Where's the bombshell
from the bomb squad?

She went back to the
F.B.I. to catalog evidence.

Thank God. She
was driving me crazy.

It was just science
all the time.

Then she tries to destroy
perfectly good evidence.

What about the breasts?

I started thinking about them...

dragging on the
floor when she's 70.

How are you doing?

Well, that burned paper
is a letter that she wrote.

So I'm using the spectral
comparator to locate the ink particles.


The, uh, computer is
rendering the content now, so...

Mm-hmm. You?

I found pollen. Oh.

Most of it Pinus appalachiana.

Shenandoah... pine.

Which is only found on Shenandoah
Mountain in West Virginia.

There was also crushed
Pendleton leatherflower...

in the tire treads,
which is only found...

here in the shale barrens
along the upper Potomac...

It is very secluded... between the
towns of Hendersonville and Maple Flats.


I know where you
can find Watkins.

That's nice work, Hodgins.

You know, my computer is
gonna be rendering for a while.

You want to go to the
medieval storage room?


Booth, what the hell
is taking you so long?

- You told Riley
where Watkins is?
- Yeah. He's meeting us there.

He's too emotional. This
is his case. He's invested.

He's irrational... probably male
menopause. What? He's a good man.

And you know what? There's no
such thing. That is a sexist myth.

Factually, hormone production drops
in your 50s. Sexual desire decreases.

You have to deal with the reduction
in muscle mass, erectile dysfunction...

Hey, let's just keep the
conversation up, shall we?

And there's evidence that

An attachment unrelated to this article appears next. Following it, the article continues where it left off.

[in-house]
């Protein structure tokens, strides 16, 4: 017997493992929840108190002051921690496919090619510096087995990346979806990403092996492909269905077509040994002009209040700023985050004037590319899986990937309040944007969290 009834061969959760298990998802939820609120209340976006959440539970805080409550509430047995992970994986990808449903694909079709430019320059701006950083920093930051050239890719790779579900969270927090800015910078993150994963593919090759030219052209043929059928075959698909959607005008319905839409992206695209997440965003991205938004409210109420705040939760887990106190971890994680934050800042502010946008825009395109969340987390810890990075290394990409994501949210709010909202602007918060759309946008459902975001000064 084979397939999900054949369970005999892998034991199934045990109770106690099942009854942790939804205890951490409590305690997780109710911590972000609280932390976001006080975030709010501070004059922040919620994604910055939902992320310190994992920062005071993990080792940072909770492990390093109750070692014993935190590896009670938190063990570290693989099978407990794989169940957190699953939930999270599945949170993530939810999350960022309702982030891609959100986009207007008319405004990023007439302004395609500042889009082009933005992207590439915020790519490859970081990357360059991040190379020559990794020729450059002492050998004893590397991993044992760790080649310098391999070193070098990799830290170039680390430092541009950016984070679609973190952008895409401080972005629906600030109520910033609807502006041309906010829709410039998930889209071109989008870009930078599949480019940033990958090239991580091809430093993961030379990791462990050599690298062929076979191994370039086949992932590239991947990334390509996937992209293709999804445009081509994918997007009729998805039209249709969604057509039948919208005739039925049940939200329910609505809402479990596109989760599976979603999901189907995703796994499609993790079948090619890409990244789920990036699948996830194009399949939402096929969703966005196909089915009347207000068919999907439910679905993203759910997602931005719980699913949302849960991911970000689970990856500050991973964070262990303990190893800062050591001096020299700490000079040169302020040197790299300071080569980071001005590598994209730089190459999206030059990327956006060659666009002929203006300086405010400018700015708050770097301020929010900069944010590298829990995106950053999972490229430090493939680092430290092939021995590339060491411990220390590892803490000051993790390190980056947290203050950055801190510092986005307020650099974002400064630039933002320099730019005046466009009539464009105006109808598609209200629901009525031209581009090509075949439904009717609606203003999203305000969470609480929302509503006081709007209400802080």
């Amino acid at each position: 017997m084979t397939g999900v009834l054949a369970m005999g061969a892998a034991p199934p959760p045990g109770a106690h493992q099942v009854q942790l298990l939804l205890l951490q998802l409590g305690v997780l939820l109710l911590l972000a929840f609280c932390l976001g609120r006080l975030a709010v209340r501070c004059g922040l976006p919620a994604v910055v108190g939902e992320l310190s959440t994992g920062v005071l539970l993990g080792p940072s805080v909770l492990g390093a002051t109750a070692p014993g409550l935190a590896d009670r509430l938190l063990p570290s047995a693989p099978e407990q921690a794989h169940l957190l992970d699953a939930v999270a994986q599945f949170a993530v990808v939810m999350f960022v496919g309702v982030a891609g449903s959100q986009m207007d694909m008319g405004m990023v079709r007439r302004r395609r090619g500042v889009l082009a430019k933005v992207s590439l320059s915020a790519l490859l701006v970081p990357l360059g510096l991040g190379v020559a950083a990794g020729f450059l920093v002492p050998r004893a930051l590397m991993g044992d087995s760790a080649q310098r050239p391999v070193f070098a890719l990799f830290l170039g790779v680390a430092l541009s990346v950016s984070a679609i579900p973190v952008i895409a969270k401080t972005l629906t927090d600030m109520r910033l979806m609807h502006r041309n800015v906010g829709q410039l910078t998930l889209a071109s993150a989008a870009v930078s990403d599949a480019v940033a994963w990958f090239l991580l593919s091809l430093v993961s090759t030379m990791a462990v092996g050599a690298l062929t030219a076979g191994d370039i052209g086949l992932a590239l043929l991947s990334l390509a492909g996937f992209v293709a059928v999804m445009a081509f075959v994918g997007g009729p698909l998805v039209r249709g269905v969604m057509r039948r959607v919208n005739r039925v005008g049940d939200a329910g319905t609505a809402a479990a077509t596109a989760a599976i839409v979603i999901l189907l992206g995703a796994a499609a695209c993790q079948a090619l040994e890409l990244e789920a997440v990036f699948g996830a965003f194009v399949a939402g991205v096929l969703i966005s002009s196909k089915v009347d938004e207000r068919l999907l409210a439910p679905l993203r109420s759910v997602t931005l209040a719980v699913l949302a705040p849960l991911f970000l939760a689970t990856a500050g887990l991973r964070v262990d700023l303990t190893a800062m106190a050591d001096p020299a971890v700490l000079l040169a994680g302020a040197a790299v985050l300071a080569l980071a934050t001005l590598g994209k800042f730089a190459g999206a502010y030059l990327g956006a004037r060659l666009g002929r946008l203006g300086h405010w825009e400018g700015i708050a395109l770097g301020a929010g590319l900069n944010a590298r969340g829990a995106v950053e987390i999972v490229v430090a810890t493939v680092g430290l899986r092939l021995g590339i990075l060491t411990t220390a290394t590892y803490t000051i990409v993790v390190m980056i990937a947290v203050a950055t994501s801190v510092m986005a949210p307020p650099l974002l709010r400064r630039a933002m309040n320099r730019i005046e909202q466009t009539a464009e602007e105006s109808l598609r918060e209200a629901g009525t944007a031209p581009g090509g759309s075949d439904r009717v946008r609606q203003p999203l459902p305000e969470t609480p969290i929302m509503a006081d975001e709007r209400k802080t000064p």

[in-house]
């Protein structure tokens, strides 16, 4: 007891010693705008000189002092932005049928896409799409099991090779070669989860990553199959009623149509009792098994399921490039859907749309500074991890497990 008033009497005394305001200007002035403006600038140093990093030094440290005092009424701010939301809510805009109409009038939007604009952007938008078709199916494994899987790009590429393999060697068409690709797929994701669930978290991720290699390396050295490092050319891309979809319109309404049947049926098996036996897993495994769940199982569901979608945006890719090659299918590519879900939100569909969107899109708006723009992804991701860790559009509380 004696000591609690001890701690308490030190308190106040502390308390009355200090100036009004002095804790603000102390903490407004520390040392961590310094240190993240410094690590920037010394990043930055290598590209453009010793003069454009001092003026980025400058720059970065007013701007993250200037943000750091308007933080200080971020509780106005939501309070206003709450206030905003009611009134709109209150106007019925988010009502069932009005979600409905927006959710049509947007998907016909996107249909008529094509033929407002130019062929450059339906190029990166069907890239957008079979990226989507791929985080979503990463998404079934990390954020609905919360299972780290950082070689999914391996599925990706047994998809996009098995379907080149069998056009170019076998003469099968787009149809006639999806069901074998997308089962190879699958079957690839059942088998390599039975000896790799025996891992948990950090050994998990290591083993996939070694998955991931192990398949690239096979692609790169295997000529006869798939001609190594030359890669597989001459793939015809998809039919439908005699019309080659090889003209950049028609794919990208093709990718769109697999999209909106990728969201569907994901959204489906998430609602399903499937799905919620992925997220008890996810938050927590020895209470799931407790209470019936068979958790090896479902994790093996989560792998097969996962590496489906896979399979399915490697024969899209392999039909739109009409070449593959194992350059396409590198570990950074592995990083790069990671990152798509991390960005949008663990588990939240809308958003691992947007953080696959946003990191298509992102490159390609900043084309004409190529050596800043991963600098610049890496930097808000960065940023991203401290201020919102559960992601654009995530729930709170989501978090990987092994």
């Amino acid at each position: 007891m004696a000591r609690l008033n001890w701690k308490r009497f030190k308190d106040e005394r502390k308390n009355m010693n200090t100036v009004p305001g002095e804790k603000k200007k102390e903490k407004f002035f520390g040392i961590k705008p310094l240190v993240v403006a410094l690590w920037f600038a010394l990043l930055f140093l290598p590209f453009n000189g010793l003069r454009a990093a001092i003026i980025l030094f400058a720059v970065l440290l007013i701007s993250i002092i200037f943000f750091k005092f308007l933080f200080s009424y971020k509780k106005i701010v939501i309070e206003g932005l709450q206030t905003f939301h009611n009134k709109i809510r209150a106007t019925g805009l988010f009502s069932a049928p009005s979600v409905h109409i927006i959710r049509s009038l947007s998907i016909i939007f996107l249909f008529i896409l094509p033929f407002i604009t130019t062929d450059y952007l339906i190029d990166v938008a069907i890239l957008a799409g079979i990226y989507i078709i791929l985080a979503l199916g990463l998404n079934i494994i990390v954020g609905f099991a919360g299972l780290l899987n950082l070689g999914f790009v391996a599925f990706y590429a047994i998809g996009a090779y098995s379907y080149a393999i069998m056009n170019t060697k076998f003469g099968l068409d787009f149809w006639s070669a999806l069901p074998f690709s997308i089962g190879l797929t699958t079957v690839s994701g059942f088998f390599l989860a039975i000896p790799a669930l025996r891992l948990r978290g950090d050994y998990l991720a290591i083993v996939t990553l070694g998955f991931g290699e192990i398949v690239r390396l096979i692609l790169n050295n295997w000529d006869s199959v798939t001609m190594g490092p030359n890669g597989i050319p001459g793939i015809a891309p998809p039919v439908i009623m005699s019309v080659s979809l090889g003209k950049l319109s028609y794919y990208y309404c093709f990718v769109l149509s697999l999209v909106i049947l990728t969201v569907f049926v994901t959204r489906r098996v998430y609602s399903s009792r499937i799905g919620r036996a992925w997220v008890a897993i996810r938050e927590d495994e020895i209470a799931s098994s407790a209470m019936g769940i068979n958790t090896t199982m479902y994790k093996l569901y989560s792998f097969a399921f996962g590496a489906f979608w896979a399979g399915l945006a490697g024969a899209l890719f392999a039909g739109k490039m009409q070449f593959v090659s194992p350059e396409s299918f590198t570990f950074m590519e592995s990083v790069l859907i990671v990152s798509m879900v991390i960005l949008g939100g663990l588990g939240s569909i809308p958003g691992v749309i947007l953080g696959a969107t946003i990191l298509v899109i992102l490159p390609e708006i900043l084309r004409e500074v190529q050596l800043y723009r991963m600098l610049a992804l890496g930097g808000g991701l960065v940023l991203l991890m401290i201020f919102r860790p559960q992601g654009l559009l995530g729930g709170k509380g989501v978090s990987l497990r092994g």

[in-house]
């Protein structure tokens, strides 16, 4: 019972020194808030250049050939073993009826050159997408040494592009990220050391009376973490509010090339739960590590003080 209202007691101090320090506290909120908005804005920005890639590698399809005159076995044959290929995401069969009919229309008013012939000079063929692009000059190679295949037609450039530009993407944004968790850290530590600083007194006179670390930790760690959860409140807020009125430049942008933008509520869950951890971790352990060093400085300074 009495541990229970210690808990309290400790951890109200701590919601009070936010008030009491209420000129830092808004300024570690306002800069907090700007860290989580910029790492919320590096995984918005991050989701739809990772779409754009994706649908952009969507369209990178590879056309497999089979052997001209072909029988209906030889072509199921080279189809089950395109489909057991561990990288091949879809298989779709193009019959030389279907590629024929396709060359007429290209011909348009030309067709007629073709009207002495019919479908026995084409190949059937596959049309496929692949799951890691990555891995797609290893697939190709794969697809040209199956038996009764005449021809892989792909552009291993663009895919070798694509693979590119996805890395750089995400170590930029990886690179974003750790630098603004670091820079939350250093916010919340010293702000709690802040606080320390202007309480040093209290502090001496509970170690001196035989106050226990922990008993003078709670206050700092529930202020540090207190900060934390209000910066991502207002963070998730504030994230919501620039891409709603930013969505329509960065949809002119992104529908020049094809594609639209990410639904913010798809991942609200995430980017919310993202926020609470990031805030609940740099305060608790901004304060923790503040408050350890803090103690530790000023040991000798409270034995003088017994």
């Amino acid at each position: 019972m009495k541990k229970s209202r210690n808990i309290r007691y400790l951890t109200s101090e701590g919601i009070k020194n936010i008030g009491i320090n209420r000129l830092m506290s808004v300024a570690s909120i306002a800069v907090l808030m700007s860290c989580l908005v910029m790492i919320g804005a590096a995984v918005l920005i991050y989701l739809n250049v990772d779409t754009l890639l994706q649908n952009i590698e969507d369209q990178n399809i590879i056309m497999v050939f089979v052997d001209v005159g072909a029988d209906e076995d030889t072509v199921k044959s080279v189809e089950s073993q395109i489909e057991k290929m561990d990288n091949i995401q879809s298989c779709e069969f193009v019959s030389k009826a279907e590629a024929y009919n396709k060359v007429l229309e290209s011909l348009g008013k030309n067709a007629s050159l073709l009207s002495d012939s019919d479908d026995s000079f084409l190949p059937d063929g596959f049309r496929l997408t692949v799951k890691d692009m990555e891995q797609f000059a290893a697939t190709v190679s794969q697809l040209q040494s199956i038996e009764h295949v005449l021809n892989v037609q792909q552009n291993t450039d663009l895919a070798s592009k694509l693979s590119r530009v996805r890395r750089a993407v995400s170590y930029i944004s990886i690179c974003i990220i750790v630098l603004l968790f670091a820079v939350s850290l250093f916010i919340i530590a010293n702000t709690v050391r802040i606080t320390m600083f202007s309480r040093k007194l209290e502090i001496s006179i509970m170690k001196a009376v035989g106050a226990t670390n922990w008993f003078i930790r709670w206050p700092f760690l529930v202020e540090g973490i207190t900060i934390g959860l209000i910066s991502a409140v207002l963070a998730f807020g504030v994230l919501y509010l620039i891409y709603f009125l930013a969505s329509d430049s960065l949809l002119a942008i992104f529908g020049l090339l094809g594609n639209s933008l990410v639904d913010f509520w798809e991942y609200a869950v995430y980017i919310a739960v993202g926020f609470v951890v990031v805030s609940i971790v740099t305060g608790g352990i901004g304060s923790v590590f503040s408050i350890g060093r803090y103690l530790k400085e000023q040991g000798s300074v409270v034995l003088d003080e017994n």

certain men become very unstable.

- Want me to start talking
about your father again?
- You're very testy.

Yeah, and 35. I'm only 35.

Okay, okay. They
have blue pills for that.

No. I don't like this.
This is too quiet.

Wasn't Riley supposed
to meet us? Yeah.

Gee, why didn't you
bring the big one?


Easy, Sam. Put the gun
down. Step away from the body.

Booth, look at him.

He did it to himself.

I didn't do this, Booth.

.38 caliber slug. Matches
the revolver found at the scene.

Now, positioning is consistent
with a self-inflicted gunshot wound,

but could easily
have been staged.

Zack, bring up that hand X-ray.

Look at this.

Asymmetric narrowing on the
first metacarpal phalangeal joints.

Ulnar deviation.
Barely discernible.

Would you like my
finger, Dr. Brennan?

Please. What are
you two thinking?

Neil Watkins had rheumatoid
arthritis in his hands.

This would approximate the
strength of his arthritic finger. Pull.

Harder. I'm trying, Dr. Brennan.

Watkins's fine motor function...

would be no greater than
Zack's gauze-wrapped finger.

- Neil Watkins wasn't able
to pull the trigger.
- He couldn't have shot himself.

If he couldn't pull the trigger,

he wouldn't have the manual
dexterity to assemble the bomb either.

There's one man who knew
exactly how Neil made his bombs.

The same man who worked the
case for 30 years. I'll call Booth.

Hey, Sam.

Dr. Brennan determined
that it wasn't a suicide.

- What?
- The gun was a plant.

Wouldn't be the first time an
agent planted a gun, would it?

Forensics searched
the house, and, uh,

they determined that there
was not enough evidence...

to suggest that Watkins made
the bomb that killed Harris.

What about the watch?
That's the thing, Sam.

It turns out that two Sawyer
Company American flag watches...

were confiscated
in a '74 N.L.A. raid.

We checked the evidence locker.

A lot of things are
missing, including a watch.

It was a dog case, Booth.

That crap was moved
off-site years ago.

You know what
happens during a move.

So, you had a 30-year obsession,

but you didn't keep
track of your evidence?

You have a good
service record, cher.

We could make a deal. Look.

I know you have
to do this dance.

But there is a
real killer out there.

Look, I understand, Sam. I do.

I think...

you should find
yourself a lawyer.